Follow Me: Murray and Michelle Derksen

November 11, 2021 | 6 minute read
The Alliance Canada

An over-the-shoulder photo of someone reading the Bible.

Cristina and her husband were our neighbours in Guadalajara; they lived on the corner of the next block, on our way to the preschool our boys attended. Many days we would stop and talk coming or going from school. Over time we became friends. Her husband had served in the Mexican military, and their children lived in the USA, so they were alone. One day they were not there, and for many months we did not see them. When I did see Cristina next, her husband had passed away. We began spending more time together, and our conversations turned to Jesus. Not long after, I came by one day, and I hardly recognized Cristina. She excitedly invited me in to tell me, “I met Him! I know Him! Everything has changed!” Her encounter with Jesus was so profound and so personal her very countenance had literally changed. After the encounter, her favourite thing was to spend hours reading her Bible each day! Even in her grief, she lived with deep joy and a newfound passion for El Shaddai, the All-Sufficient God.

God has taken us on an adventure of a lifetime. It has included risk, change, challenge, and lots of unknowns. It has meant a wealth of relationships with many who chose to also follow Jesus on His path for them. It has been incredible, challenging, and vibrant to accept His invitation over and over to “follow Me.”


Guadalajara was known as a missionary graveyard. Many mission groups had gone in and left because the soil was so hard, the work too challenging, the persecution too intense. Yet, we felt called to this city of six million people. Our field director at the time, Ramon Esparza, had prayed for over twenty years for the opportunity to plant a church there. So, in the summer of 1992, we moved there with Tim and Susan Webster to start the C&MA’s first church plant. In the city, we knew one Christian couple, a couple who had written the Esparzas. Through research, investigation, and meetings with other pastors, we sought out where the greatest need existed in the megacity. They directed us to an area of about 100,000 people with no known church or believers. So we began to walk and pray and pray and walk, week after week.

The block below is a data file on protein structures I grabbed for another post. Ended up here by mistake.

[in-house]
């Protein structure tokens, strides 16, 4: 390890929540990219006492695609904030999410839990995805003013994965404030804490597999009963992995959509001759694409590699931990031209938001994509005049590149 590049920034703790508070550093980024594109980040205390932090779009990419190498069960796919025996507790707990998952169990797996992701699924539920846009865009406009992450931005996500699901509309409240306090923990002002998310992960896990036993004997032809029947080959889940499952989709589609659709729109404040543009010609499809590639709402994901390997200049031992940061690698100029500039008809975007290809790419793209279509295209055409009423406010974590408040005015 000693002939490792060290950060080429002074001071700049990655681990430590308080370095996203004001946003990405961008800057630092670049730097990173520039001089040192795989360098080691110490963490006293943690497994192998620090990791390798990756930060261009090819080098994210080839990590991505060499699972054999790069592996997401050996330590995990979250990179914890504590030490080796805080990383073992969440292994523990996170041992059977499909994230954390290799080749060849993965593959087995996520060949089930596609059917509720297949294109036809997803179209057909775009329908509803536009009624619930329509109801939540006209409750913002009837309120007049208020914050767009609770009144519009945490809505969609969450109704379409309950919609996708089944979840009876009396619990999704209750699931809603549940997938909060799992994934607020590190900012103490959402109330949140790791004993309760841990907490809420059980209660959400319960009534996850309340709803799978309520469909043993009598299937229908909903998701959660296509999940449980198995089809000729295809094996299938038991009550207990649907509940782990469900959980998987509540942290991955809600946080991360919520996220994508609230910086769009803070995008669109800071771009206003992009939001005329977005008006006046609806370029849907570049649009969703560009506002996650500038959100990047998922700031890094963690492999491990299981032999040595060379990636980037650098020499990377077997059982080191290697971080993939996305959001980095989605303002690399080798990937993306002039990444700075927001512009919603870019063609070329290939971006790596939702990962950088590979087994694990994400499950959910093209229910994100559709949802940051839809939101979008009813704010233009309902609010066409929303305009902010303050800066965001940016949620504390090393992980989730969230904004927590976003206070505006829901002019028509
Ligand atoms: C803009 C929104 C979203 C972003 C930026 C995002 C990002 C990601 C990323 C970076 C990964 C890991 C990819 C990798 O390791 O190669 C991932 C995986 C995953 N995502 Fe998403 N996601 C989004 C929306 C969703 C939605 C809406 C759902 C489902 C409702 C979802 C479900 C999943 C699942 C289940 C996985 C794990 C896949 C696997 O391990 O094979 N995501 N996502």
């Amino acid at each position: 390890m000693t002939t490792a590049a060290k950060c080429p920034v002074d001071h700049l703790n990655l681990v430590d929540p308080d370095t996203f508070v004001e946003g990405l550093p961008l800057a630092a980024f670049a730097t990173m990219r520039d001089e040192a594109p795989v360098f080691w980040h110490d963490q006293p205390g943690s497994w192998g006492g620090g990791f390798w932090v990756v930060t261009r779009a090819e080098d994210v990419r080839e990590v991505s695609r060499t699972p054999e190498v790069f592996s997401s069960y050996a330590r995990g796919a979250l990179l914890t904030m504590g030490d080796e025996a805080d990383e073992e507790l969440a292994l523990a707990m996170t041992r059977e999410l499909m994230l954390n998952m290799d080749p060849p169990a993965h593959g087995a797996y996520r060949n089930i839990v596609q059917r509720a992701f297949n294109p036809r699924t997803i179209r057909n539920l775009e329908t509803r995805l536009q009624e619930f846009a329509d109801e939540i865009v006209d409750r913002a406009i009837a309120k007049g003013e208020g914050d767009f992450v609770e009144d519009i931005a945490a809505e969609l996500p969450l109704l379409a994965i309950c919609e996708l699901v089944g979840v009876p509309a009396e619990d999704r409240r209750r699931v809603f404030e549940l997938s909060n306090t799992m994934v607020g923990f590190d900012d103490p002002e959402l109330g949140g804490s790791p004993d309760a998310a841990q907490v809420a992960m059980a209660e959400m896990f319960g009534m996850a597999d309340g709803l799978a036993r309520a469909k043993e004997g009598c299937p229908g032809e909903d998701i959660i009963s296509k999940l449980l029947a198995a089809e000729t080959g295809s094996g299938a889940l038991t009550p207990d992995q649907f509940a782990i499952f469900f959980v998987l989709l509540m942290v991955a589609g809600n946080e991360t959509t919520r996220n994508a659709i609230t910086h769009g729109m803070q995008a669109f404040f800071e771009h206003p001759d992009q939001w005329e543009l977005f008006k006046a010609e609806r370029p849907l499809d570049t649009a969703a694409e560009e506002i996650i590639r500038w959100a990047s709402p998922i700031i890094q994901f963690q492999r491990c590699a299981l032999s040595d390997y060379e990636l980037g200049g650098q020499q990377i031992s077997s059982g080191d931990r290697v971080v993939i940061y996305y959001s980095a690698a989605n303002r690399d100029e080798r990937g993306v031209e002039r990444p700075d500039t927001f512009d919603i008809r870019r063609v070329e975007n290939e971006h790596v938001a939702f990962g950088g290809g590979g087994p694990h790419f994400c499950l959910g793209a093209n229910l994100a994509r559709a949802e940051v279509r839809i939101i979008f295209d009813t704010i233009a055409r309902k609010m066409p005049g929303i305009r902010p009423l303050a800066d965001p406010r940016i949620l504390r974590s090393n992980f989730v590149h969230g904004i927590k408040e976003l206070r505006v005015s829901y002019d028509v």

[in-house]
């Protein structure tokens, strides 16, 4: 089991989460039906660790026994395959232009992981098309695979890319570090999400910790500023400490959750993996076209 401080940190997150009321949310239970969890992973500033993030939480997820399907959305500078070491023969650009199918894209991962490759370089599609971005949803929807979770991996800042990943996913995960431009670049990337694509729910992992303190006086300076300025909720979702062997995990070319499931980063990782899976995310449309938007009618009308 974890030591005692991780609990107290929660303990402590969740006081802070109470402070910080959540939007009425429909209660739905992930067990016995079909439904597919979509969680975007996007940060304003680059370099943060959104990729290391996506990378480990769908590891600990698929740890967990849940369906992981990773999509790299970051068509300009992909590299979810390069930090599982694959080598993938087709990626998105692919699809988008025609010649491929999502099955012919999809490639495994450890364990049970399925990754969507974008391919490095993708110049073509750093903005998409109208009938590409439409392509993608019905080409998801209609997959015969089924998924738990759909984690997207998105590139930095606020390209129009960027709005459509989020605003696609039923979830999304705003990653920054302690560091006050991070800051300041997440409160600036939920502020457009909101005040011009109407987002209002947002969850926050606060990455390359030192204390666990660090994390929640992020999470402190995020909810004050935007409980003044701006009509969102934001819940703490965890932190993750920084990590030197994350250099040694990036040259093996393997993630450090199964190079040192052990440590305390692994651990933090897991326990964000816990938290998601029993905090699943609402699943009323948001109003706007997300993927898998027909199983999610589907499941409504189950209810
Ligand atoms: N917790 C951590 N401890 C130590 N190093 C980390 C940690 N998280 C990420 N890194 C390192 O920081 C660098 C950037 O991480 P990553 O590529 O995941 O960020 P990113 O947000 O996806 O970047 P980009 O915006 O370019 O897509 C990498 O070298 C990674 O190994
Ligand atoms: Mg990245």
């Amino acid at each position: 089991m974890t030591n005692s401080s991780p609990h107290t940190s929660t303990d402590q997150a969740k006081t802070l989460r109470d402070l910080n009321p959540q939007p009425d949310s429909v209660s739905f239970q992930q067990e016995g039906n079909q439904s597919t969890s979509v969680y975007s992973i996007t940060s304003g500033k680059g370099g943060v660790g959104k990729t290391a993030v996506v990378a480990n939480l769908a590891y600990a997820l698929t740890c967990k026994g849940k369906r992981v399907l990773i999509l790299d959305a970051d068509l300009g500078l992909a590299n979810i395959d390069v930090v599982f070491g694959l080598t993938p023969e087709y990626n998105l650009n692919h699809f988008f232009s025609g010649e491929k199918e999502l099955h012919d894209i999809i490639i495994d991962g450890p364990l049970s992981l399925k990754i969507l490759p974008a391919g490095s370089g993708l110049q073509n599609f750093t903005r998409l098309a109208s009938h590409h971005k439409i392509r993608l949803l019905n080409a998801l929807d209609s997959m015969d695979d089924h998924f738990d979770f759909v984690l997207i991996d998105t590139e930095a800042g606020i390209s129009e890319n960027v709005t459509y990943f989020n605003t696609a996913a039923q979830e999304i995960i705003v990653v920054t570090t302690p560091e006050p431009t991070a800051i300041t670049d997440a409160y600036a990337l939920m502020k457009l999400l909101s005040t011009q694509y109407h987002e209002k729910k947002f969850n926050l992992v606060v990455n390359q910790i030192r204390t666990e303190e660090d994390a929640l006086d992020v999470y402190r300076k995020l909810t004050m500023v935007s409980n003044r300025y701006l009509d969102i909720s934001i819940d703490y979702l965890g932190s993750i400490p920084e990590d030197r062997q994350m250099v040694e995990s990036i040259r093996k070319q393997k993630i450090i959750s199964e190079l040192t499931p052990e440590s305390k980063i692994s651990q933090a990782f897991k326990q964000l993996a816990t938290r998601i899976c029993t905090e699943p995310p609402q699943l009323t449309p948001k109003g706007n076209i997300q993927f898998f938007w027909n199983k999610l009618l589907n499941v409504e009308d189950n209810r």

One day, as Tim and Murray stopped at a corner store (tienda) for a Coca Cola, a conversation ensued, opening a door for a Bible study in the tienda owner’s home. Two more Life of Jesus studies started, and within a few months, we had a nucleolus of new believers, and a church was birthed. A few months later, the same tienda owner called one day. He was reading the Bible with some friends and needed help explaining what they were reading. I got off the phone and commented, “I feel like we are living in the Book of Acts. I just don’t know what will happen on the next page.” It was God’s place and time for Guadalajara. This challenging, dry place was encountering El Shaddai; He was changing lives one at a time. The church grew, and a second one was started, along with a seminary. Our family grew too with the birth of our two girls, Mikaela and Mattea.


Haroun was the first-born son of the local mosque’s imam in Haroun’s hometown in South Sudan. Haroun had a dream one night; he saw a man’s face and sensed Jesus telling him to find the man because he had something for Haroun. One day, while walking down the street of his town, he saw the man from the dream. He approached him many times, told him about his dream, and asked what the man had for him. The man was the only church leader in town, and he eventually, reluctantly (because it was illegal), gave Haroun a copy of the Bible. While reading the Bible, Haroun encountered Jesus. His decision to follow Jesus led to significant persecution from his family, even to the point of them giving the order for him to be executed. As a result, Haroun fled north to Egypt. In Cairo, Haroun was discipled in a small group through Maadi Community Church (MCC). Haroun became a small group leader, multiplied his small group many times, and became a significant spiritual leader among the many Sudanese living in Cairo, pastoring one of the six church plants from MCC in 2006-2007.

Haroun knew he would not be able to return to South Sudan because of the persecution he would face. So, he began a Bible institute to train other Sudanese believers to go back and share their faith, starting faith communities in South Sudan where disciples could be multiplied. It was a privilege to work side-by-side with Haroun as part of the MCC staff.

Egypt encompassed some of the best and most challenging years of our lives. We discovered rich, fruitful ministry and deep personal pain often walk in tandem. Church was like a touch of heaven, with many nations and traditions worshipping together in the desert land, unified by the love of Jesus. Never before had we experienced such deep friendships as quickly as we did in Cairo. In ministry, Murray focused on opportunities outside the church walls and saw rich fruit among refugees and “cousins” like Haroun. I had the privilege of studying God’s Word together with women from many nations who had never studied it before. Simple steps of obedience, plus God’s intervention, resulted in many people choosing to follow Jesus.